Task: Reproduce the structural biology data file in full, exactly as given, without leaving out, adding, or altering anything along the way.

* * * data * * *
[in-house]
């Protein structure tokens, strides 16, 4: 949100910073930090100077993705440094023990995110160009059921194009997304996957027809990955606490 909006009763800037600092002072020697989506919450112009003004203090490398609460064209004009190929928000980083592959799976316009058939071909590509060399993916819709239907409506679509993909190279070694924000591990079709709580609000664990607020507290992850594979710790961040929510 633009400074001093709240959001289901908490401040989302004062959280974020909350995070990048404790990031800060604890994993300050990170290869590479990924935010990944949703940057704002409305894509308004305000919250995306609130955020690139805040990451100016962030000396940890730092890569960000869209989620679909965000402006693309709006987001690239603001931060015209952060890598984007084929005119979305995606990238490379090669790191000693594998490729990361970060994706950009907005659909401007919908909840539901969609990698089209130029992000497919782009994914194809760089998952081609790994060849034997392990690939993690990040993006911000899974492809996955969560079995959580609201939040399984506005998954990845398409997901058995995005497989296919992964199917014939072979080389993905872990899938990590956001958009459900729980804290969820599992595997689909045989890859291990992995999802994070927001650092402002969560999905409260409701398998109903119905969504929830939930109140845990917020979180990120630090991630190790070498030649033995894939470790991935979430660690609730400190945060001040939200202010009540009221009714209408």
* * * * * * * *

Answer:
[in-house]
């Protein structure tokens, strides 16, 4: 949100910073930090100077993705440094023990995110160009059921194009997304996957027809990955606490 909006009763800037600092002072020697989506919450112009003004203090490398609460064209004009190929928000980083592959799976316009058939071909590509060399993916819709239907409506679509993909190279070694924000591990079709709580609000664990607020507290992850594979710790961040929510 633009400074001093709240959001289901908490401040989302004062959280974020909350995070990048404790990031800060604890994993300050990170290869590479990924935010990944949703940057704002409305894509308004305000919250995306609130955020690139805040990451100016962030000396940890730092890569960000869209989620679909965000402006693309709006987001690239603001931060015209952060890598984007084929005119979305995606990238490379090669790191000693594998490729990361970060994706950009907005659909401007919908909840539901969609990698089209130029992000497919782009994914194809760089998952081609790994060849034997392990690939993690990040993006911000899974492809996955969560079995959580609201939040399984506005998954990845398409997901058995995005497989296919992964199917014939072979080389993905872990899938990590956001958009459900729980804290969820599992595997689909045989890859291990992995999802994070927001650092402002969560999905409260409701398998109903119905969504929830939930109140845990917020979180990120630090991630190790070498030649033995894939470790991935979430660690609730400190945060001040939200202010009540009221009714209408």